Many look at this money – $365.5M due as of the end of last quarter – and add it to $TIVO’s already huge net cash balance of $569.6M or $4.96 per share, and declare that $TIVO has almost $8 per share in net cash. That’s fine (setting aside not discounting the cash) as long as you don’t also bring in those cash payments when looking at the income statement – as management does – and also declare that $TIVO is going to do > $100M EBITDA this year.
If you could double count those cash flows, you have a slam dunk. $TIVO’s “net enterprise value” is only $558M, they are also growing nicely, they are “extremely profitable”, and yet they only trade at ~5.5X EBITDA! Let alone the margin of safety purchasing it with all of that cash/future cash/patents/NOLs etc.
You have to pick one side and stick with it.
What would the business look like without these promised funds (which comprises most of the company’s “technology revenues”)?
Not that pretty. By my calculations, TTM Adjusted EBITDA would go from a positive $92.4M to a negative $67.3M!
How about the other way around?
These receivables are going to stay solid through at least 2018. Is it fair to look at the income statement and derive a conclusion/value of the business based on numbers from ’14-’18? Not unless you give the entire business after that a zero terminal value. In which case you have 4 years of $100M+ EBITDA, falling to zero after that, is such a business worth more than $558M? – and actually, since we are looking at these receivables in the income statement, we cannot use it again on the balance sheet, so their real enterprise value is $877.5M. Are 4-5 years of $100M+ EBITDA worth that much if after that the business is worthless?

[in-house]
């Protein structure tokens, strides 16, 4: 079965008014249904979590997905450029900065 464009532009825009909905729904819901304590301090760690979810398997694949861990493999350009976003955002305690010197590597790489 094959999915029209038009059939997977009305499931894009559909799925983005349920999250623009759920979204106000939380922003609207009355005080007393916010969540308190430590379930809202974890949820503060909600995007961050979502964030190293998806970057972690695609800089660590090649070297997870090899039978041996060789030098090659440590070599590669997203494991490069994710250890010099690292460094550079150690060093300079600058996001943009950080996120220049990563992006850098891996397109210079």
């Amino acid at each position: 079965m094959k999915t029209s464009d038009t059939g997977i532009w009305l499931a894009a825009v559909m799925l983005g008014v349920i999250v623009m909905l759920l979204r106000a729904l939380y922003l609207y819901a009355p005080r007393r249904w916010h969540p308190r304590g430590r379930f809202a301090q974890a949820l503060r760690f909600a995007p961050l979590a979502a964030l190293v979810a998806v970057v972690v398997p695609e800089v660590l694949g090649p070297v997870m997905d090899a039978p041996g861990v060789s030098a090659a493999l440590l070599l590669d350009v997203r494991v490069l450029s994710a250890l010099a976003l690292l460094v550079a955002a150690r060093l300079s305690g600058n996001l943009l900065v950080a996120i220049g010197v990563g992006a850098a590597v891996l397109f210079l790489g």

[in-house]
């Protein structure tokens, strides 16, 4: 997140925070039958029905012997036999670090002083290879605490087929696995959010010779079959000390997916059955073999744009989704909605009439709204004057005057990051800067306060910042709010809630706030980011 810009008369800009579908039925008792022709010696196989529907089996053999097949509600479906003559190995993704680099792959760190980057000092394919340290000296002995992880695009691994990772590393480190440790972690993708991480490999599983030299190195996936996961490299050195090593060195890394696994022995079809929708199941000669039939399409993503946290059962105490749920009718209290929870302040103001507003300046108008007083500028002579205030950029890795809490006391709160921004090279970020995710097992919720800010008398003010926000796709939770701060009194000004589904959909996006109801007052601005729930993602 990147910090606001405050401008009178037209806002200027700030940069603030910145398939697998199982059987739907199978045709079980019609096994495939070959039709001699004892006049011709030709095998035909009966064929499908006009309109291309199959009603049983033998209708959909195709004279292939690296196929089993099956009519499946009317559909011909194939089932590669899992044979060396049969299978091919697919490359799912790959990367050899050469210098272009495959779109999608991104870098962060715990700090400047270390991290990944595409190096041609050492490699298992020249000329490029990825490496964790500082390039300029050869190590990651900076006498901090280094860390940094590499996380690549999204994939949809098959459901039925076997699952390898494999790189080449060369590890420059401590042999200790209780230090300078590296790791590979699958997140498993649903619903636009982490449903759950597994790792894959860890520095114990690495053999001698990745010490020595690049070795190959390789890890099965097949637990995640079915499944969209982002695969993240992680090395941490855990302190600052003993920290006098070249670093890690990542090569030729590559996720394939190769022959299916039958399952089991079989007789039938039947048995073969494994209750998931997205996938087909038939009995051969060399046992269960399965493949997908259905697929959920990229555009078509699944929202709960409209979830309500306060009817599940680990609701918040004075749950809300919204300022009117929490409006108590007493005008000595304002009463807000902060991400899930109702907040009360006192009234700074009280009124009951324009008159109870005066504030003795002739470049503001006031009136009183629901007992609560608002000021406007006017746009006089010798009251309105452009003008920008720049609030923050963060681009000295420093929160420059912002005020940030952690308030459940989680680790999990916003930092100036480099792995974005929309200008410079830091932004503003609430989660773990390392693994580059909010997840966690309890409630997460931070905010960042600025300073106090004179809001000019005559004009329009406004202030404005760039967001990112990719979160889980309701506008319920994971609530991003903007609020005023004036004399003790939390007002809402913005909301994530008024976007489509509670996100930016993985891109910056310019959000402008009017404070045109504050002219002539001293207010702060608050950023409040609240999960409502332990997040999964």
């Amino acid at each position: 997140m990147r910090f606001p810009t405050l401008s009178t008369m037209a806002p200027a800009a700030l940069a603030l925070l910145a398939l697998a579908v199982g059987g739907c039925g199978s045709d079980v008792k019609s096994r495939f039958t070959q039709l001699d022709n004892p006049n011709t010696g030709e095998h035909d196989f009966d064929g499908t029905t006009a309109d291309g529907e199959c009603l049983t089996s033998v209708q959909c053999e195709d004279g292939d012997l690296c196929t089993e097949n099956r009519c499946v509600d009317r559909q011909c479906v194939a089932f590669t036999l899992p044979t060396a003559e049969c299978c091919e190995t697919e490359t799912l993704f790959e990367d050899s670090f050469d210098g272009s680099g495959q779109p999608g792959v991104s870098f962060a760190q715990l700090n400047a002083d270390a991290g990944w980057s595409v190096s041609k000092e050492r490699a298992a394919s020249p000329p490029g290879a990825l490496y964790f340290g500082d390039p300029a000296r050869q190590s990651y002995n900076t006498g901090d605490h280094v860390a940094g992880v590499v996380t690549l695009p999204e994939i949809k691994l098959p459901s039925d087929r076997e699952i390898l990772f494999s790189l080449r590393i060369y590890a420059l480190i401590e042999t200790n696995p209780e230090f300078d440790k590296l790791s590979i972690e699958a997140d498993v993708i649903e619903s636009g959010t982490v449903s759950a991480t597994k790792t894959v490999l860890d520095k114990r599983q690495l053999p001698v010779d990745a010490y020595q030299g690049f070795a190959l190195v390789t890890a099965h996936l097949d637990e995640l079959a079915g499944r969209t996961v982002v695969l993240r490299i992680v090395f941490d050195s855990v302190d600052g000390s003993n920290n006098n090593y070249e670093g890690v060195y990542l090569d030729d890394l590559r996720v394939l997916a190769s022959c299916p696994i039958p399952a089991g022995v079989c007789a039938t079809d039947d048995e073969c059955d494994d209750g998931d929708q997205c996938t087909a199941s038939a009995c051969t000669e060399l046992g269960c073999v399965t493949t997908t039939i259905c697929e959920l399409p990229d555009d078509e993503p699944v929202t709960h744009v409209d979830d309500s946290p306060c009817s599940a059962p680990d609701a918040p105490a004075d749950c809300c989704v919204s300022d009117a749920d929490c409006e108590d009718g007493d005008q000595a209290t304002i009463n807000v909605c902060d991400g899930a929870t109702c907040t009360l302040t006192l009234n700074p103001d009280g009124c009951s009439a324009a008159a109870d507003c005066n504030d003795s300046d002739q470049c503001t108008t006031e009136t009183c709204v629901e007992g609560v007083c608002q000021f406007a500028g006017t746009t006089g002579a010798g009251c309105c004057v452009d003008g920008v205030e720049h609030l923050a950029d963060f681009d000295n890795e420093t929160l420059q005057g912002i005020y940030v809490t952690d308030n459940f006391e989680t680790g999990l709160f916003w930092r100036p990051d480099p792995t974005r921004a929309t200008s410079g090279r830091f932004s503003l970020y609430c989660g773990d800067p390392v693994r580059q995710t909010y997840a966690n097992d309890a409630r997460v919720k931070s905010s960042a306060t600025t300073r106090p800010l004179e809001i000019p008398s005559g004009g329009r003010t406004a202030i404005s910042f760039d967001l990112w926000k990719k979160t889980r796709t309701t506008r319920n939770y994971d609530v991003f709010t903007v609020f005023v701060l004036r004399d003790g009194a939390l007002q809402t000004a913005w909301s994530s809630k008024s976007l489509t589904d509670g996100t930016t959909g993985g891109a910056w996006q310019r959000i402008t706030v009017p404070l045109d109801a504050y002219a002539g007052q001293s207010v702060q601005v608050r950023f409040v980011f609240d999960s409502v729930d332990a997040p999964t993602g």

So why am I bullish on the company?
First off, you have to look at the company’s cost structure. While operating expenses as a percentage of revenues have consistently declined in past quarters/years, there is still so much more room to go. Said differently, if another (larger) company were to purchase $TIVO, the profitability would look a lot different.
More importantly, I believe that the company will become profitable – very profitable – even without the litigation revenues.
From a subscriber metric standpoint, it costs $TIVO $186 to acquire a TiVo-owned subscriber vs. close to $8 in monthly revenues. That converts into a now all time low of 16.6 months to break-even. With churn down at only 1.42%, that’s a nice business model.
The MSO business is worth even more. This is a business that has gone from almost nothing a few years ago to 3.6M subscribers. With only 50% tier 2 MSO penetration, and of the existing MSO deals they are only 5% penetrated, there is obviously tons of room to grow.
The company also has patents, and unlike many of the multi-hundred million dollar patent deals in the past ($INTC, $GOOG, $MSFT all come to mind), $TIVO’s patents have been tried, proven, and utilized in court to the tune of ~$2 billion! Keep in mind, they operate in the living room – an area that has yet to declare a winner. $TIVO’s IP can become a huge asset for a larger player.
Also, the fact that the next several years are going to show hugely positive results, even if it might be priced-in, it does help the actual balance sheet of the company. This will enable $TIVO to continue to buyback stock (the company recently increased their share buyback from $200M to $300M), as well as enable the company to do further tuck-in acquisitions. They purchased digitalsmiths earlier this year which helped the company expand vertically – digitalsmiths is the tech engine behind most of even the larger MSOs search and predictive engine. When including digitalsmiths’s customers, $TIVO now counts 18 of the largest 25 MSO’s as clients.
In conclusion, while $TIVO is not the “no-brainer” as some make it sound, they are wisely shifting their business model, they do have lots of takeover appeal, and a nice margin of safety to boot. If you overlooked it in the past, rewind, and have another look